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City dwellers pollute less, study says

Toronto spewing fewer per capita emissions than rest of country

Mar 24, 2009 04:30 AM

Kenyon Wallace

When it comes to climate change pollutants, Toronto residents are among the greenest in Canada, says a new study.

The report, published in the April issue of the journal Environment and Urbanization, says metropolises, commonly denigrated as big, dirty places, are in fact spewing fewer greenhouse gases per capita than the rest of their countries.

"Blaming cities for climate change is far too simplistic," said author David Dodman, a researcher at the International Institute for Environment and Development in London, England. "There are a lot of economies of scale associated with energy use in cities. If you're an urban dweller, particularly in an affluent country like Canada or the U.K., you're likely to be more efficient in your use of heating fuel and in your use of energy for transportation."

Dodman found that the average Canadian is responsible for 24 tonnes of greenhouse gas emissions each year, while Torontonians just 8.2 tonnes.

But it's not all good news for the GTA. The study, based on data from 12 international cities, ranked Toronto as the third worst for per capita greenhouse gas emissions, behind Glasgow (8.4 tonnes) and Washington, D.C. (19.7 tonnes).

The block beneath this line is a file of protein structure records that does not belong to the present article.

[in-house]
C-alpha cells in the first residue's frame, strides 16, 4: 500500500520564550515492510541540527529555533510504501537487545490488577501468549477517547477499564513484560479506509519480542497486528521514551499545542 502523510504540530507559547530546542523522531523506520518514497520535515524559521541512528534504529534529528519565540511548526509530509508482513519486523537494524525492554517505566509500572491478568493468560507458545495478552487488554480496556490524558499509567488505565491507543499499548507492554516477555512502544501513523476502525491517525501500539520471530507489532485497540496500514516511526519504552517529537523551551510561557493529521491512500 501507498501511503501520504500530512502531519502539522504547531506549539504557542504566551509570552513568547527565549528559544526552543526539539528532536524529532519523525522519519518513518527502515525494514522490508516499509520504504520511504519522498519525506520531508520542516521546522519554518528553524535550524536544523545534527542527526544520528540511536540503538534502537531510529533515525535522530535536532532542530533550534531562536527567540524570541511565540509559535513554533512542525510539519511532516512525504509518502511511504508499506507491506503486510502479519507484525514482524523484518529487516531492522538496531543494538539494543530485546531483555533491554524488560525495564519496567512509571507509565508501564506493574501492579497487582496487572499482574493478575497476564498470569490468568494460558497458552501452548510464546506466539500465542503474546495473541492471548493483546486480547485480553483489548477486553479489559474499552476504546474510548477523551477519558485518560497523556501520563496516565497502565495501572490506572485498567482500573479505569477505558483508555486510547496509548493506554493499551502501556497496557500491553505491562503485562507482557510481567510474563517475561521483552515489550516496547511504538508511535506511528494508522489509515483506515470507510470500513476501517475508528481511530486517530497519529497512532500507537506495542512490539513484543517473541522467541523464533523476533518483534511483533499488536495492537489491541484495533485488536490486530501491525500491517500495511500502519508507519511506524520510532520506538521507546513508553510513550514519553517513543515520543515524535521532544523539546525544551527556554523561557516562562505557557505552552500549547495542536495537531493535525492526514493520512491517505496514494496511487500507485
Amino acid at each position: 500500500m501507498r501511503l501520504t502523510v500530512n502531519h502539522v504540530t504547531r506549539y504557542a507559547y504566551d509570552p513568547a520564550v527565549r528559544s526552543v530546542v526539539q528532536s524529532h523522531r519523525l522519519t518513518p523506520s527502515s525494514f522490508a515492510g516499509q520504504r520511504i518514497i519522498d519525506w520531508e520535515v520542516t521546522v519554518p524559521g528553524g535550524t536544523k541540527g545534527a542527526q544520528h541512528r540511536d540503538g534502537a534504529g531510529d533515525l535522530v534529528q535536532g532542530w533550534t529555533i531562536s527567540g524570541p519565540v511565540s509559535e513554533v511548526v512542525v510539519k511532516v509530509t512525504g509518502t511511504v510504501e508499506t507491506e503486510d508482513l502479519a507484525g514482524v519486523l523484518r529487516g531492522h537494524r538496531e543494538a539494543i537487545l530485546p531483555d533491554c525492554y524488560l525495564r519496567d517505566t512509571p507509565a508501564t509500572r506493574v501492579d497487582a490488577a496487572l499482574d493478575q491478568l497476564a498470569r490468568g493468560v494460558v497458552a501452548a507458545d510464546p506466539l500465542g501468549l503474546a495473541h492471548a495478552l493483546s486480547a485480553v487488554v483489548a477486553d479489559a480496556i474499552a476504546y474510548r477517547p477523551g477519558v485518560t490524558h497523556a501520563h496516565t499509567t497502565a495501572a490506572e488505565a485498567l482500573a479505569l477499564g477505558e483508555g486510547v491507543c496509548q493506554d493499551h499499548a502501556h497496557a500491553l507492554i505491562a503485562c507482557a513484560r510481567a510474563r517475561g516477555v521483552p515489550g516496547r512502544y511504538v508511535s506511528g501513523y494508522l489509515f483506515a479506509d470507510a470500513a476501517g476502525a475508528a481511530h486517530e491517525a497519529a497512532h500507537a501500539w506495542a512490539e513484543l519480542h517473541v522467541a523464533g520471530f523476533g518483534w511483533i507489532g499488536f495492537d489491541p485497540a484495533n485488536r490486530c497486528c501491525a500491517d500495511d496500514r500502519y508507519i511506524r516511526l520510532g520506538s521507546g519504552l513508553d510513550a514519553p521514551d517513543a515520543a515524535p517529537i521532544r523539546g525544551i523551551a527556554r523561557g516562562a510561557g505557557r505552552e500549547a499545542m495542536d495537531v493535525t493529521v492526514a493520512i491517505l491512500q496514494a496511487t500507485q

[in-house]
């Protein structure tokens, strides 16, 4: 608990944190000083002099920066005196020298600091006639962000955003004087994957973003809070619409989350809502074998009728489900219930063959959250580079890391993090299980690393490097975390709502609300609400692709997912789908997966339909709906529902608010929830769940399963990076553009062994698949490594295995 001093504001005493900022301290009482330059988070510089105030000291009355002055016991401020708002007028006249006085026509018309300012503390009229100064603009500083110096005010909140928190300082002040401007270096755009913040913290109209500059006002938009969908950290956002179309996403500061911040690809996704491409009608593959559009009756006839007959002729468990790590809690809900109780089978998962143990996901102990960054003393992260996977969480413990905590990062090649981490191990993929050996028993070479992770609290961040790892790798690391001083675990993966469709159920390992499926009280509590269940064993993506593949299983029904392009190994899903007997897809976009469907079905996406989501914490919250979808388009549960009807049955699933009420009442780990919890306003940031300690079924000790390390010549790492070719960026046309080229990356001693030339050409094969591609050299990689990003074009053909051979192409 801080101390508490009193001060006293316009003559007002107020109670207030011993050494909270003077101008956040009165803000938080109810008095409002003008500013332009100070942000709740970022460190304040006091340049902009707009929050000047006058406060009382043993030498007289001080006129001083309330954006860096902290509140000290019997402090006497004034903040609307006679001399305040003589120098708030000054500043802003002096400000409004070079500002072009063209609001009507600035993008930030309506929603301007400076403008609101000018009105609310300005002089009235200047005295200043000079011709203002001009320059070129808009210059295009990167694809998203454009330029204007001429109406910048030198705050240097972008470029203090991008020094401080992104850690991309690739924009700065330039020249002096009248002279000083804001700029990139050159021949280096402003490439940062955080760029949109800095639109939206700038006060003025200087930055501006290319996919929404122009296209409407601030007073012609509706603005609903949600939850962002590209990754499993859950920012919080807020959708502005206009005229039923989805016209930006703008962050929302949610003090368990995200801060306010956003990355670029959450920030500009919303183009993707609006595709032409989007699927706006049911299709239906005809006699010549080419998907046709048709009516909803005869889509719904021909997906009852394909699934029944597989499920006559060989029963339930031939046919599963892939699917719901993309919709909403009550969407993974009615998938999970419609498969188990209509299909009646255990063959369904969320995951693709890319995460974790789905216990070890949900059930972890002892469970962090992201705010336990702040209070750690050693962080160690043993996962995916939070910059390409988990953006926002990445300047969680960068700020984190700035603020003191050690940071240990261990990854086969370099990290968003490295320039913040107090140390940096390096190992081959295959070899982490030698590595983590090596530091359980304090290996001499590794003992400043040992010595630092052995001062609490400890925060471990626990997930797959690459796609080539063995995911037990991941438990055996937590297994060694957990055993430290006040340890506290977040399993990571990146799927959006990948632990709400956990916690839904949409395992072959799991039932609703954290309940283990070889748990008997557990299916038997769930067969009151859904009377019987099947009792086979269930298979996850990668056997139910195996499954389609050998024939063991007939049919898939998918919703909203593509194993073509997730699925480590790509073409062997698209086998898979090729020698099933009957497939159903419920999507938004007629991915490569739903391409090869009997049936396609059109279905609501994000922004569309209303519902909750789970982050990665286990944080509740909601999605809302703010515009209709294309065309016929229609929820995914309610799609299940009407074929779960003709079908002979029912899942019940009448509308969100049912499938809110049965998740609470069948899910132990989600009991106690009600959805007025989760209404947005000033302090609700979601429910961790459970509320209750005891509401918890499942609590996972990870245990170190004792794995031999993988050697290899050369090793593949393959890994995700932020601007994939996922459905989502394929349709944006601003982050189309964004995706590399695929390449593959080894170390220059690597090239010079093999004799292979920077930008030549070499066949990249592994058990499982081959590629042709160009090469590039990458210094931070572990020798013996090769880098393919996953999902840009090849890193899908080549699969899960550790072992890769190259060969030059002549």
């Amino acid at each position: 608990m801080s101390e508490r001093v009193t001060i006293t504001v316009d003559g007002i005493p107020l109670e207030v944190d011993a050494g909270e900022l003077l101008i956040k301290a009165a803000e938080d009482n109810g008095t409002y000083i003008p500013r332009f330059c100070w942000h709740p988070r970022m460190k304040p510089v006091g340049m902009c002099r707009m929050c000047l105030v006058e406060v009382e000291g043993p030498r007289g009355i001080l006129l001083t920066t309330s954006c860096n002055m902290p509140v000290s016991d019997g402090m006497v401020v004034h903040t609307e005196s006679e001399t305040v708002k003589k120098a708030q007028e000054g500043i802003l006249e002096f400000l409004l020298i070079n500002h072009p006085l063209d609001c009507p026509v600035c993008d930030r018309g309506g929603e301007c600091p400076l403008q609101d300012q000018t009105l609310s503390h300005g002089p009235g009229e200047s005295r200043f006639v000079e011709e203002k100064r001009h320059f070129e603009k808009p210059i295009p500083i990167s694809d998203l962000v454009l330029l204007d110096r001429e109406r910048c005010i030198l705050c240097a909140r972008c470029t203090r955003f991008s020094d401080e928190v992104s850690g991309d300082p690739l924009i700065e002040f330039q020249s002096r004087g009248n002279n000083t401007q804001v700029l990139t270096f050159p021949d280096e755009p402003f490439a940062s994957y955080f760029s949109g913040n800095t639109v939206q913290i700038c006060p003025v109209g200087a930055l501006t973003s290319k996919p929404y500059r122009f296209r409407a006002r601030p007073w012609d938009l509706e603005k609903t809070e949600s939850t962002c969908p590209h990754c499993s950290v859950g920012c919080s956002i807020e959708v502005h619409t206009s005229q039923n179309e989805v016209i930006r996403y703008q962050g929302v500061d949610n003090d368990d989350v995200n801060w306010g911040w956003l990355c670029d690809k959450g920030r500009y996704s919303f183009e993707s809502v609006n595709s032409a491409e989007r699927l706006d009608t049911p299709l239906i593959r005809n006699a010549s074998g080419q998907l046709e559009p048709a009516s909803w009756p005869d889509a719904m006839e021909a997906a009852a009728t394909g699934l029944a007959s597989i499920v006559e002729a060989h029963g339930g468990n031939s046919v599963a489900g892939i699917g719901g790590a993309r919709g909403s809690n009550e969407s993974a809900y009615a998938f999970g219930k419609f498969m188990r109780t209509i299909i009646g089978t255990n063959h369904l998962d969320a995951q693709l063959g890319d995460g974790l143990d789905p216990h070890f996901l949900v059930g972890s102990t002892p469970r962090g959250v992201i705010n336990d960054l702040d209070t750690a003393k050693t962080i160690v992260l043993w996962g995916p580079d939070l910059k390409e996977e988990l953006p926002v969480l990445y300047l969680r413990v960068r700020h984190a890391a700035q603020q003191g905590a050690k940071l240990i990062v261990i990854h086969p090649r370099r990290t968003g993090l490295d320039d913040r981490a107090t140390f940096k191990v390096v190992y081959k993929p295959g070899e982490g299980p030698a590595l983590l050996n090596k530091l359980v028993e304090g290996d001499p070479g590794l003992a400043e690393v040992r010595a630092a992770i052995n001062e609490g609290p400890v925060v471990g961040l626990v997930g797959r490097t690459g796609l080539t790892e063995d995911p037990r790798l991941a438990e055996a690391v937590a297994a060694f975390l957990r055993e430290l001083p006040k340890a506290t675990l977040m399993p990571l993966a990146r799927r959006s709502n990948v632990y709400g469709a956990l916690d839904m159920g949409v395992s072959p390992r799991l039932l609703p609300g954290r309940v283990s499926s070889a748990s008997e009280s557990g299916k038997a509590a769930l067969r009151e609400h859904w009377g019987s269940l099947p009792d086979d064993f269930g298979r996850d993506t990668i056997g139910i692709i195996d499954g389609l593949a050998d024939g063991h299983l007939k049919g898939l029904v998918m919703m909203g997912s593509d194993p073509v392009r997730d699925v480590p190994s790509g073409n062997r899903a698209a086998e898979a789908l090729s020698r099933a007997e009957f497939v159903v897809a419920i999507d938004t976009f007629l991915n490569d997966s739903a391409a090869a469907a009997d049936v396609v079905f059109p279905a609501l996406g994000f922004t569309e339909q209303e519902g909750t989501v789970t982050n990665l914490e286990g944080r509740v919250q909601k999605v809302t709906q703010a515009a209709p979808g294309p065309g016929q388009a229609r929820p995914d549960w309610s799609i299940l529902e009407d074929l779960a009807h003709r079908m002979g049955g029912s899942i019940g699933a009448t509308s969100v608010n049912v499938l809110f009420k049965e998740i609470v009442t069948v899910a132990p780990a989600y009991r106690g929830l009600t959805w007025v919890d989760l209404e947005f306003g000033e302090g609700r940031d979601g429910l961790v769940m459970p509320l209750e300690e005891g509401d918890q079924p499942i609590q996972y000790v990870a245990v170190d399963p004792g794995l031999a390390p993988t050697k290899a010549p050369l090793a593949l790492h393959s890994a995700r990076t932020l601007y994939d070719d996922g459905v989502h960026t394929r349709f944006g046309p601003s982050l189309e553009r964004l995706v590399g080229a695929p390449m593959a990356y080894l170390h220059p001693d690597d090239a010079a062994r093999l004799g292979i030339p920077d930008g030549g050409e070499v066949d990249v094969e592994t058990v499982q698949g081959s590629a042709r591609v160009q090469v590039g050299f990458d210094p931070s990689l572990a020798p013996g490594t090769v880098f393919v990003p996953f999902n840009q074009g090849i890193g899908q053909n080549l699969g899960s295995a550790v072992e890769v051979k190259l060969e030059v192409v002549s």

Dodman says four factors generally account for the differences among the cities: the electricity supply (nuclear versus coal), climate, quality of public transportation and wealth of consumers.

Christopher Kennedy, a University of Toronto engineering professor who has studied Toronto's greenhouse gas emissions, argued the study understates per capita emissions. "It's really a matter of what's being counted. As you start within the city and move out to the Greater Toronto Area, you pick up more auto-dominated sprawl, then you pick up cement plants, and you reach Mississauga. In studies, we've found you could quickly get up to 12 tonnes per capita in the GTA."

Dodman acknowledged his study excluded some sources of greenhouse gases, such as airports. He also noted greenhouse gas emissions were recorded where a product was made, not where it was consumed.

Franz Hartmann, executive director of the Toronto Environmental Alliance, said people in the GTA need to take responsibility for the carbon footprint of things they use but which were manufactured elsewhere. "Emissions may not be recorded here, but guess what? We live in one atmosphere. Are we cleaner because they're dirtier?"

Hartmann argued that eliminating manufacturing from a city may bring down its carbon footprint, but isn't necessarily better for the environment. Instead, he suggested keeping manufacturing local and making it green.

"That creates local jobs, creates a green economy and provides direct incentives for us here in Toronto to clean things up. If the factory is here in our backyard, we're going to want to make sure it's as green as possible. That's just smart."

As published at: http://www.thestar.com/News/GTA/article/607161

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